Print this Page

Clinging to this life

After six days Jesus took with him Peter and James, and John his brother, and led them up a high mountain by themselves. And he was metamorphosed before them, and his face shone like the sun, and his clothes became white as light. And, look and see, there appeared to them Moses and Elijah, talking with him. Then Peter said to Jesus, “Lord, it’s good that we’re here. If you wish, I’ll make three tents here, one for you and one for Moses and one for Elijah.” He was still speaking when, look and see, a bright cloud overshadowed them, and a voice from the cloud said, “This is the loved-in-action Son of mine, with whom I am well pleased; listen to him.” When the disciples heard this, they fell on their faces and were exceedingly fearful. But Jesus came and held onto them, saying, “Rise up, and don’t fear.” Lifting up their eyes, they discerned no one else save Jesus only. As they were coming down the mountain, Jesus commanded them, “Tell no one what you have seen until the Son of Man is raised from the dead.” The disciples asked him, “Then why do the scribes say that first Elijah must come?” He answered, “Elijah indeed is come, and he will restore everything. But I tell you that Elijah has already come, and they did not recognize him, but did to him precisely what they wanted. So also the Son of Man will certainly suffer at their hands.” Then the disciples understood that he was speaking to them of John the Baptist. Matthew 17: 1-13
 
Matthew’s eye-witness biography of Jesus Christ (Christ is Greek for ‘Anointed One’) makes it clear that there was a turning point in Jesus’ life on earth when he began to teach that he must be given away to the religious and the powerful and must be killed – and on the third day be raised.

What happened was that Peter, the fisherman disciple, told him not to teach that he must die. Jesus said Peter was thinking like a man – not like God.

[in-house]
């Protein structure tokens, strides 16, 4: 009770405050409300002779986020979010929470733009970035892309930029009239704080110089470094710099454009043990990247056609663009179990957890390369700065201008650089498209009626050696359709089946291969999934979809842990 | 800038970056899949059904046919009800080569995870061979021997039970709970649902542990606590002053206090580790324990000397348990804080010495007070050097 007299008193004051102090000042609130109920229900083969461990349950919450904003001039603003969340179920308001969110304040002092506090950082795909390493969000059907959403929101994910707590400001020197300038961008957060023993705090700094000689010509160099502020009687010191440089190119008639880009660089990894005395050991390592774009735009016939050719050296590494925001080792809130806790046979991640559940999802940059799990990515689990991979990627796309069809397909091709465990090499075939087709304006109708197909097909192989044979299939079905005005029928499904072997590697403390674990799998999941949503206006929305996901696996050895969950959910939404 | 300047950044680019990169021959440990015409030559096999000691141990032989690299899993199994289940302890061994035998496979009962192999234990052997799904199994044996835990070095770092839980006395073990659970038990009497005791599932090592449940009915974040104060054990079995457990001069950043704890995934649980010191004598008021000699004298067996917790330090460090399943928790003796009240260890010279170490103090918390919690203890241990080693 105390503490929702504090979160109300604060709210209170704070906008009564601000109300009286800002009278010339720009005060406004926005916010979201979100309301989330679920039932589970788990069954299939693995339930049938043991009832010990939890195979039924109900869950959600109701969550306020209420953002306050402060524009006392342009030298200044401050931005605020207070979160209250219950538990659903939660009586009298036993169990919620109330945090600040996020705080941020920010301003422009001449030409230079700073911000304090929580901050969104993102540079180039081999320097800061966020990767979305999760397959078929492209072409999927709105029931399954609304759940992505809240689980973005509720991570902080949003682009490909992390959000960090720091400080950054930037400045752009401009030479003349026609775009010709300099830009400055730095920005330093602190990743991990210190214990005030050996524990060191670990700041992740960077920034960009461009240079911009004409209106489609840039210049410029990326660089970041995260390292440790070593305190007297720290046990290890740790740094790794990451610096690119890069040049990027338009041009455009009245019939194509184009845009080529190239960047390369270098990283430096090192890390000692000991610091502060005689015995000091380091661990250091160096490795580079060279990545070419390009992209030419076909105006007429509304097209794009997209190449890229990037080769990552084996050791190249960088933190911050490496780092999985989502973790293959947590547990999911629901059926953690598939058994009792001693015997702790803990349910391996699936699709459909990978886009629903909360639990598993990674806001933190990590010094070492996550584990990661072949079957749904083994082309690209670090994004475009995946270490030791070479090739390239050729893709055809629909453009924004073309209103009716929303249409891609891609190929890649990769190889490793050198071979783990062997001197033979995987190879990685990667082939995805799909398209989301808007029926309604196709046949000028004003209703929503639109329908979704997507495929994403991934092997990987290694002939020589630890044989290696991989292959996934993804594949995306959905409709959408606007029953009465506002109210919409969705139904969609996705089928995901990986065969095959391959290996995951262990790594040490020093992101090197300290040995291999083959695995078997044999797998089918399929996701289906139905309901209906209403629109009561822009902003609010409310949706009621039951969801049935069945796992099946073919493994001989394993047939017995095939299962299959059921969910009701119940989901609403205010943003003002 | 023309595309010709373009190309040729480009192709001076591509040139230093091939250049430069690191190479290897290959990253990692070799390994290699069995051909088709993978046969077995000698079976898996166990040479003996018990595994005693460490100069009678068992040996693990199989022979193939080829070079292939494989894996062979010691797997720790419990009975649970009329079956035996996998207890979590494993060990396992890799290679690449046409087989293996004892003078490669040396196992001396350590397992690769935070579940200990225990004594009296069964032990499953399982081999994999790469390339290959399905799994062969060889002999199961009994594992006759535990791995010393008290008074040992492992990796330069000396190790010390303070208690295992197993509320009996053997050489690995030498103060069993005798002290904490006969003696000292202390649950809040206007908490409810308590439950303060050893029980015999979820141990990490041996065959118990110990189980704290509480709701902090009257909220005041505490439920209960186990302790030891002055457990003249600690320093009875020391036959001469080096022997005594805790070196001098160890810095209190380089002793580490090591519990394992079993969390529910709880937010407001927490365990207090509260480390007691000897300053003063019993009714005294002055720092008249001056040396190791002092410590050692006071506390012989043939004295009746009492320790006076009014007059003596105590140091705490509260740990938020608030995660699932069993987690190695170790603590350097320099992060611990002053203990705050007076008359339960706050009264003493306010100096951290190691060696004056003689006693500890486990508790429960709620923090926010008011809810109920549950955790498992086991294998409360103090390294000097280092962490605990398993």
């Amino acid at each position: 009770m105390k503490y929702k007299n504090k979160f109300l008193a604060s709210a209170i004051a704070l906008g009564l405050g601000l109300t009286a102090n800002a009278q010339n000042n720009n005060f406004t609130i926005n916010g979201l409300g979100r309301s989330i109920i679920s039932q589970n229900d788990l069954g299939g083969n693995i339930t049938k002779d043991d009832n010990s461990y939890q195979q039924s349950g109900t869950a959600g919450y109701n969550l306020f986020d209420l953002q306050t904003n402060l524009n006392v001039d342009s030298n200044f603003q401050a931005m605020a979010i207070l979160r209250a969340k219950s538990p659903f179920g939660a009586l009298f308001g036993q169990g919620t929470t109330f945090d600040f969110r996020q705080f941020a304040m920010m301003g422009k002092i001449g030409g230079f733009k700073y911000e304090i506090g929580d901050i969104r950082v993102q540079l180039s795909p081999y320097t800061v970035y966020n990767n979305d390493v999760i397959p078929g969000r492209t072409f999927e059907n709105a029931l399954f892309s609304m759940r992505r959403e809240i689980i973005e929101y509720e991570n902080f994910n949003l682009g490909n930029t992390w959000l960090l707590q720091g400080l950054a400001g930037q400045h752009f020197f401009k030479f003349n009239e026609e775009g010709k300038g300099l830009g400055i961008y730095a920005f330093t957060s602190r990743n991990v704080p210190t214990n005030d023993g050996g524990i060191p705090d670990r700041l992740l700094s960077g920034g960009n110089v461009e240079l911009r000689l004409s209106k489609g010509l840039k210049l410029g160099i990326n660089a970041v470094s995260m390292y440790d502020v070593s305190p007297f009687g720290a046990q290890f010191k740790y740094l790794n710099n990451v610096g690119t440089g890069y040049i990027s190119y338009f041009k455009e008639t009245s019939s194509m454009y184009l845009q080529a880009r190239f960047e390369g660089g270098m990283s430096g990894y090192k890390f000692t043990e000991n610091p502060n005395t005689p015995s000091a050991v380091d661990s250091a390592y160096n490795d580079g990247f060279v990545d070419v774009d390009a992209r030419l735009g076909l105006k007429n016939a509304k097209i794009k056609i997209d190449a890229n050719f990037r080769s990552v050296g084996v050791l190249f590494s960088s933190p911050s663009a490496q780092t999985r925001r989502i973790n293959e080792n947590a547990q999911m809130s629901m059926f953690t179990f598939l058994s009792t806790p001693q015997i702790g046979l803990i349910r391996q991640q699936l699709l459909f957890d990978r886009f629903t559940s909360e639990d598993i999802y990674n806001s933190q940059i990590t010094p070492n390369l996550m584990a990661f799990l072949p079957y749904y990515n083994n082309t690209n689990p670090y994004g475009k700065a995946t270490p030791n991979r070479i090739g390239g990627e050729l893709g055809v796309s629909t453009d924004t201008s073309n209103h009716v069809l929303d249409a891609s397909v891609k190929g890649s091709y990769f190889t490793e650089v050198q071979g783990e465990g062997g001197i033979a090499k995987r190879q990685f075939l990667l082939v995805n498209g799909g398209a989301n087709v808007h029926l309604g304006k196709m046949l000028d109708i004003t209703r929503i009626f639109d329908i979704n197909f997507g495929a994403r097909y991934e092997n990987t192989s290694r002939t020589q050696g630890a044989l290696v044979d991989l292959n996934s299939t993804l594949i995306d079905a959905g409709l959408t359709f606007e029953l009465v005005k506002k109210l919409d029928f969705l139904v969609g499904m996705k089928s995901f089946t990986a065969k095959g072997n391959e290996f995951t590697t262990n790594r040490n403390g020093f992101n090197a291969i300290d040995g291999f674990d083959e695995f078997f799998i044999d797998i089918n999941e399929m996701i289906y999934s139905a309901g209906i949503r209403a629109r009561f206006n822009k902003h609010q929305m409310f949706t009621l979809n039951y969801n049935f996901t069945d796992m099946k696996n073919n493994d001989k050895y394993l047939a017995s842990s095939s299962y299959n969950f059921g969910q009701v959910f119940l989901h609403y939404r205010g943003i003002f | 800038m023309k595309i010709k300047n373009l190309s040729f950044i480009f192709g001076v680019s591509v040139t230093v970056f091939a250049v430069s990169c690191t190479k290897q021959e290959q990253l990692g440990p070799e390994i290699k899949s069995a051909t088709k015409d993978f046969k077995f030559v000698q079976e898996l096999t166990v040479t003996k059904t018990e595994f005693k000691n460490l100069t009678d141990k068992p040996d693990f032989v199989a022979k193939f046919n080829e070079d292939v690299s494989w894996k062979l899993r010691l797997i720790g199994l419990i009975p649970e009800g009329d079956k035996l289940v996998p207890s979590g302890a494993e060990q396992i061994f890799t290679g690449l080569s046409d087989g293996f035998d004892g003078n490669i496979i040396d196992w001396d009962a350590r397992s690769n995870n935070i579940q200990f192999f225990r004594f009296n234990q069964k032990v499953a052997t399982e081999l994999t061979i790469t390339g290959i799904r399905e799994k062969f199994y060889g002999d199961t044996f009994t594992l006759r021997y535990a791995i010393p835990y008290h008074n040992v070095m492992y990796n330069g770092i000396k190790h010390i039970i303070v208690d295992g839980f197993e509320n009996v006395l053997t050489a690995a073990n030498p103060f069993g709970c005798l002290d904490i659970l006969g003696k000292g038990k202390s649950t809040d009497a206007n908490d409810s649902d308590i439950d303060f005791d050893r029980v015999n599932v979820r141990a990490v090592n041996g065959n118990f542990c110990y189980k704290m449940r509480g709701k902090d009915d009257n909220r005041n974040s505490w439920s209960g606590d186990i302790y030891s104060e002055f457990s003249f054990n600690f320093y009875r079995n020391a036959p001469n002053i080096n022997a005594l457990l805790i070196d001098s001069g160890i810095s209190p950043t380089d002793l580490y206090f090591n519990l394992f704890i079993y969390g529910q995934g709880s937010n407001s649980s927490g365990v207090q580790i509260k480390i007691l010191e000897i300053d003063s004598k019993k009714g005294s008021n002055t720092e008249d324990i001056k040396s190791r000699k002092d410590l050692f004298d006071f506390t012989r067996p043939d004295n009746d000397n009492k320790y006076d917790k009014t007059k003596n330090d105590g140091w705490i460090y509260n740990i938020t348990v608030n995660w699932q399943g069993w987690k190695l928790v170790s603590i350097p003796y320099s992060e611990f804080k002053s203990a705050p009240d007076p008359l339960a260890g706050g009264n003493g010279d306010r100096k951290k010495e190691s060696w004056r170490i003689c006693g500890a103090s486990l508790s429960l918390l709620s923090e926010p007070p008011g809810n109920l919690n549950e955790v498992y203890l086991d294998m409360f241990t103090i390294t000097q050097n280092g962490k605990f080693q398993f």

Do you, like Peter, think like a man - clinging to life? It’s the natural thing, isn’t it? 

 
.

‘A dead man cannot assist in his own resurrection.’ (W G T Shedd, theologian, 1820-1894)
Natural, yes, but, when one thinks about it, this life we’re clinging to is mainly painful and sad. This is a corrupt and harm-full world – a world where others pursue their own wants and wishes, desires and addictions, and harm us so as to get their way. It’s a world where some huge expanses of water have been so polluted by man that they’ll never recover. It’s a world where the rich own all of the resources of wealth and over a billion people are hungry. 

A great deal is spoken about “sustainability” today and about the means of avoiding further damage on earth. Is there no way to bring about a restoration – a permanent restoration of earth and of me? Unless people change fraud, robbery, murder and war will spoil the earth and its people more and more. Back in AD 30, Peter clung to this life – despite what it was ….

During Jesus’ amazing transfiguration a voice from the cloud said “This is the loved-in-action Son of mine, with whom I am well pleased; listen to him.”  Listen to him when he says that he must die – and be raised on the third day. From that, it seems to be the case that it was the will both of Jesus and of God his father above that he must die. But why? And why must Peter die? 

During the descent from that mountain Jesus says “Tell no one what you have seen until the Son of Man is raised from the dead.” Once he has risen, they can then make known what had taken place. Peter, James and John knew that their Jewish Scriptures stated that Elijah (alive around 850 BC) would return to earth - before the resurrection of all human beings – to restore everything. They ask Jesus for an explanation. 

Jesus tells them Elijah – who was a key restorer of Israel – was an early parallel of the final Messiah (Messiah is Hebrew for ‘Anointed One’). It was the final Messiah, who “will restore everything.” Yes, and he “is come”.  

Jesus then says that already, a few months earlier, “they” have done to his own forerunner (John the Baptist who was killed) exactly what "they" wished to do. “They” will do the same to him (Jesus). He will die at “their” hands because “they” want to kill him also – to get “their” way.
 
.

‘Let them pretend what they please, the true reason why any despise the new birth is because they hate a new life.’ (John Owen, Welsh theologian, 1616-1683) 
So he must be killed – it’s what “they” wanted - what “they” wished. Jesus wanted to die. The voice from heaven confirmed this as what God wanted. Not Peter, he was clinging to this life.

Come to think of it, isn’t that what “they” were all doing. “They” wanted him dead so that they could get and keep what "they" wanted. Nothing changes. Clinging exclusively to this life precludes the first stage of the restoration of everything – the restoration of human beings.
 
Sinner Syvret

Email this newsletter to a friend
*All mandatory fields must be filled in

Friend`s name
Friend`s email address *
Your name
Your email address *
Message

Send comment
*All mandatory fields must be filled in

Your name *
Your email address *
Your comment *